Asphalt, liquidated

What does it mean when the economy discourages investing, designing, and building? A general lack of development interest, which is exactly what we’re seeing here in the U.S. It shouldn’t be a surprise. If you see a lack of employment in the engineering and design sector, it usually means the pipes are sealed on new projects and the lights are off on new construction.

Well, in terms of supply and demand, this means that demand for construction materials is at a large low at the moment, and with an increased supply, it seems prices have dropped significantly. An article posted in The American Surveyor today caught my attention. The U.S. Labor Department released a producer price index (PPI) report on the 20th of October saying construction materials prices are down 8.2 percent since September 2008.

Associated Builders and Contractors Chief Economist Anirban Basu says that, “After rising for the previous month, the trend of falling producer prices was reestablished in September… There appears to be a competition of forces impacting producer prices, and the net result has led to reasonably small shifts in prices on a month over month basis.”

Of course, with these great prices on the table, if you have the money to spend and you’re in the market for improving your infrastructure, now is the time to do it. And what seems to be the best buy as we approach Black Friday? Asphalt!

Asphalt producer and contractor Larry Lemon, chairman-elect of the National Asphalt Pavement Association, says that “Asphalt pavement is the buy of the year. There are a couple of reasons for this. For one, with the economy causing a slowdown in construction activity, competition is fierce. Also, the price of asphalt cement is lower than it was last year. What it adds up to is that owners and road-building agencies are getting a great price.”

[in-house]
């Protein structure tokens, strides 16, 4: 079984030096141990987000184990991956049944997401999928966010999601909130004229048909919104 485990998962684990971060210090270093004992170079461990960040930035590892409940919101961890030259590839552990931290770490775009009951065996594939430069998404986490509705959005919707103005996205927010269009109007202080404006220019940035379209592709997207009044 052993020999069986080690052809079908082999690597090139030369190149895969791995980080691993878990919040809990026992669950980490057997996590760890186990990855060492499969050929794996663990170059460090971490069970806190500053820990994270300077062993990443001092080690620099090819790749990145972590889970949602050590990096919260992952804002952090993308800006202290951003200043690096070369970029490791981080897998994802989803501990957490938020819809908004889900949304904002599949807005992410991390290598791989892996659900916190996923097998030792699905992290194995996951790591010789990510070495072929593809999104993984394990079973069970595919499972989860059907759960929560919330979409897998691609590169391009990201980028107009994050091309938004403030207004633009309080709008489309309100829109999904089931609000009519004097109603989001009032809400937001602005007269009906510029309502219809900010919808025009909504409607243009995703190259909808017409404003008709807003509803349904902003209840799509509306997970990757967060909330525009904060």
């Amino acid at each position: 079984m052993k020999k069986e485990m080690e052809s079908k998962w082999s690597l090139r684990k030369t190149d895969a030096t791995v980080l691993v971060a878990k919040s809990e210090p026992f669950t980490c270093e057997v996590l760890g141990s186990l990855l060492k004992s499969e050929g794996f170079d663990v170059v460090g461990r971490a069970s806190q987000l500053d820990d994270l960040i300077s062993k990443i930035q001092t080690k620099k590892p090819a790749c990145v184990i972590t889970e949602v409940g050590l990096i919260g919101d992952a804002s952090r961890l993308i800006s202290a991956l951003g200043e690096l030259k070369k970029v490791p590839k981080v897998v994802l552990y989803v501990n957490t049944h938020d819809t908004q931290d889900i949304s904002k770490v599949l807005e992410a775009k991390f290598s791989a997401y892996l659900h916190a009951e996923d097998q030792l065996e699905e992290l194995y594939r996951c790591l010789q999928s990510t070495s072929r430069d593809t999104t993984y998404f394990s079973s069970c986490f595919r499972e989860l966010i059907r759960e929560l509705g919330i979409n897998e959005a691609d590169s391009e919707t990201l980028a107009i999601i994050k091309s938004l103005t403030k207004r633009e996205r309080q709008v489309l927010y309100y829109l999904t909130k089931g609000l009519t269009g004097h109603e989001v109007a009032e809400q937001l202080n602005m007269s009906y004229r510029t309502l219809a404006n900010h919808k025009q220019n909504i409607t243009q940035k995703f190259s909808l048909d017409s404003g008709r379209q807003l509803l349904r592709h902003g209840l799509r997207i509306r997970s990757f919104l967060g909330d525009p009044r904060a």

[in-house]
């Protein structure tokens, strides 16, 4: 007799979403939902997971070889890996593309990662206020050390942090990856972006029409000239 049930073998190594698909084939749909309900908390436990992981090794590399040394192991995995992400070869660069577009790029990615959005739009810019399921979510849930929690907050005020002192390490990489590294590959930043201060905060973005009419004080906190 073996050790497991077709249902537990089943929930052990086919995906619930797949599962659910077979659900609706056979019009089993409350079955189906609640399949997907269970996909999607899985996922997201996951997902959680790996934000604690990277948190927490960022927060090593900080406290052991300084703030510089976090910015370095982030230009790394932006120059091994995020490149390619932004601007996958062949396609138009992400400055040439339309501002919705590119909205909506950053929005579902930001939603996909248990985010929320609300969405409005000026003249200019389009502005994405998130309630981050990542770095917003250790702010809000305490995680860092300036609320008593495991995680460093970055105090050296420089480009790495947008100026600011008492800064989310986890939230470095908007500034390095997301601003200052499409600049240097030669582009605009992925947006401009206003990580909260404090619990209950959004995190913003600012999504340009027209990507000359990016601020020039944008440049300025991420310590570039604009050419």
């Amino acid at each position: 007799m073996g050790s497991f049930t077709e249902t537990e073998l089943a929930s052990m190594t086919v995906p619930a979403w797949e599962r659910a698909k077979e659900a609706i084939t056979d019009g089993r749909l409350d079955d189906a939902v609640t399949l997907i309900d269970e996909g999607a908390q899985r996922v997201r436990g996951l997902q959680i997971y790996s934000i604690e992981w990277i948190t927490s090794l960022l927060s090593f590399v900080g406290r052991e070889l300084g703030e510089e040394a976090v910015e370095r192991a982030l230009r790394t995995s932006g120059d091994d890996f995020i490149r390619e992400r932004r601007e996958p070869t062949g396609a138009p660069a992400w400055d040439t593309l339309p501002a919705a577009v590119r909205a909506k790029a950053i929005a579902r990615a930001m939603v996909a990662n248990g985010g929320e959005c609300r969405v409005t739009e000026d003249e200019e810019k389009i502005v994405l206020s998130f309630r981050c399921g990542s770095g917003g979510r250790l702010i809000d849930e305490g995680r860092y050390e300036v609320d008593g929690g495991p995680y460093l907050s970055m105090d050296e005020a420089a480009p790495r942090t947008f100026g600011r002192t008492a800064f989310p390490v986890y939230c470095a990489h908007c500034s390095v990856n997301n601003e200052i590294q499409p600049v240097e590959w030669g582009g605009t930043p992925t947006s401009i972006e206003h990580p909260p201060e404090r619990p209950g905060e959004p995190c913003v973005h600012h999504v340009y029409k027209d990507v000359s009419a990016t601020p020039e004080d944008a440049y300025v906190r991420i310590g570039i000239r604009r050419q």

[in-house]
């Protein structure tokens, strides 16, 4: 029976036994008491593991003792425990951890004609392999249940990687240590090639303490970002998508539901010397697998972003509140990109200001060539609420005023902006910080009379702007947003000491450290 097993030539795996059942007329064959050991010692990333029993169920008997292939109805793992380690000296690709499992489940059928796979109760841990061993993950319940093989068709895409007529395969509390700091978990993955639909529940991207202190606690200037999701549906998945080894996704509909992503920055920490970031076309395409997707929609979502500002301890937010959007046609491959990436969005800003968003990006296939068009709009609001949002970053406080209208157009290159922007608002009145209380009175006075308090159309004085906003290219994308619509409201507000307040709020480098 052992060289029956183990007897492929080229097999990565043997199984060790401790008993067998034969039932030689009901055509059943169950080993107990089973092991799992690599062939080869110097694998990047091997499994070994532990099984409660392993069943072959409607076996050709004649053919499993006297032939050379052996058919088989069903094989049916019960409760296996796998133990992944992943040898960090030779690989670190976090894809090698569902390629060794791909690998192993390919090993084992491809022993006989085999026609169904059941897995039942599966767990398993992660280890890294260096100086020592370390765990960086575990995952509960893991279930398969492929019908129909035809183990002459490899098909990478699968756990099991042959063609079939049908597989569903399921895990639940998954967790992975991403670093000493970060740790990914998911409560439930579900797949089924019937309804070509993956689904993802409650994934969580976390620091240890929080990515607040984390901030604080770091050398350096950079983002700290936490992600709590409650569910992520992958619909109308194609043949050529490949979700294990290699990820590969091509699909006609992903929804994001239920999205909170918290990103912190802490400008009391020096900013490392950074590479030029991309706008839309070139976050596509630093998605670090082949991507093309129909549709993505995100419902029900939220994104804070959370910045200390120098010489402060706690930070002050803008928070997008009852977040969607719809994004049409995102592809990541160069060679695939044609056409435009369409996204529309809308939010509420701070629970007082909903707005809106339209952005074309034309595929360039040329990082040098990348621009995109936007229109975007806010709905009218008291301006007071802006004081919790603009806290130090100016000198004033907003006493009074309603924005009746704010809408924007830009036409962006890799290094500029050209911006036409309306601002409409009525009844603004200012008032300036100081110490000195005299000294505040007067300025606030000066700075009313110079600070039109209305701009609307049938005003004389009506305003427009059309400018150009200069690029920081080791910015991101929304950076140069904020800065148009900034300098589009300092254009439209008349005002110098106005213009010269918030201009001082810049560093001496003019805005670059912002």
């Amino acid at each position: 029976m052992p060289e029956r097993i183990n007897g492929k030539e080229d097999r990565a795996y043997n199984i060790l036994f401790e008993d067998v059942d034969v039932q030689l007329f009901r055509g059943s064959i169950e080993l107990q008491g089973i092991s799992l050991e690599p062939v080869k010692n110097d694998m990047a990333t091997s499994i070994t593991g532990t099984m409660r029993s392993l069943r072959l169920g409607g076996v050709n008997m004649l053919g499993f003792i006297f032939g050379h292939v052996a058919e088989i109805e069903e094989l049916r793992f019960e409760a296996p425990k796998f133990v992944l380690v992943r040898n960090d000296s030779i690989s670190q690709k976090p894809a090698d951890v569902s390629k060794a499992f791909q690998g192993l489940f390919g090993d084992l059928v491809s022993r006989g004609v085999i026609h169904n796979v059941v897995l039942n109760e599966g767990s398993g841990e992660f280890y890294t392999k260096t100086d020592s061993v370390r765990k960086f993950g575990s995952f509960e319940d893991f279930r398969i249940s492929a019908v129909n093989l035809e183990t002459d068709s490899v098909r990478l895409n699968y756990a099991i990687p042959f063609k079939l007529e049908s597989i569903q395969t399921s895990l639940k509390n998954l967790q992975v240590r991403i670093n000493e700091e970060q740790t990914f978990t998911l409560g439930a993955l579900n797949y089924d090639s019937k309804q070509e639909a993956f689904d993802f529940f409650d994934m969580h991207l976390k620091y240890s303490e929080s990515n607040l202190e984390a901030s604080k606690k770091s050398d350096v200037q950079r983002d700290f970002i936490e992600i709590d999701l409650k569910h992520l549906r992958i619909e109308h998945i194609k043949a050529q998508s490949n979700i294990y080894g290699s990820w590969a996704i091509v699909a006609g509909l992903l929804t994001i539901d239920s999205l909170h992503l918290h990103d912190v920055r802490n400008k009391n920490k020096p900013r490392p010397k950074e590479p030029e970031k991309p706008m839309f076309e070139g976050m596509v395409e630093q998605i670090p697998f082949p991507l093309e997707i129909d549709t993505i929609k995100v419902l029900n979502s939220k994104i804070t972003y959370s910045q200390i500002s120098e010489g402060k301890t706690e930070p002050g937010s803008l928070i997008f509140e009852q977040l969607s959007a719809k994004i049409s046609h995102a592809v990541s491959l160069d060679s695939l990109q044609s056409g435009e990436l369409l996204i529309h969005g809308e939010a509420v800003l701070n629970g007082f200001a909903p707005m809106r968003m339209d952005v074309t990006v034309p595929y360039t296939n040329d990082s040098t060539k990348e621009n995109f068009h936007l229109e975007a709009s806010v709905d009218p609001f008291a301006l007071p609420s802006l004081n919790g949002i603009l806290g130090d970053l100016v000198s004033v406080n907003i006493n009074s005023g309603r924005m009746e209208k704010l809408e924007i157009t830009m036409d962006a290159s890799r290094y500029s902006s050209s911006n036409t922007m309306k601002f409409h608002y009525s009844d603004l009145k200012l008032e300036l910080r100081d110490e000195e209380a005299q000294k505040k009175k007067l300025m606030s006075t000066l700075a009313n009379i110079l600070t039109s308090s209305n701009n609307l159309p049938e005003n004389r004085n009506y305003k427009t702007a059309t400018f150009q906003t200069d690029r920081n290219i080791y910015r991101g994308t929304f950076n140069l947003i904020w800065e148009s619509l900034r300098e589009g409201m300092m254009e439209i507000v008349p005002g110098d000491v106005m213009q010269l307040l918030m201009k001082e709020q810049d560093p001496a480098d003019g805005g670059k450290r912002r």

An article last updated yesterday by ForConstructionPros.com clued me in on this scoop. It lists examples of projects around the country that are illustrating asphalt’s cost-effectiveness at the moment. Tax dollars allocated for repaving will certainly be getting “more for their money”, so State Departments of Transportation should take a big note here to take the biggest advantage of this opportunity as soon as possible.

Lemon goes on to say that “All the state DOT engineers across the country should be aware that their dollar will go at least 30 percent farther in 2009 than it would have last year. Now is the time for America to renew our roads and highways by milling the surface for recycling, and then placing a new asphalt overlay. The traveling public will be getting a new road that is smooth, durable, safe and quiet. And the road agencies will be getting their best value.”

Still quiet here.sas

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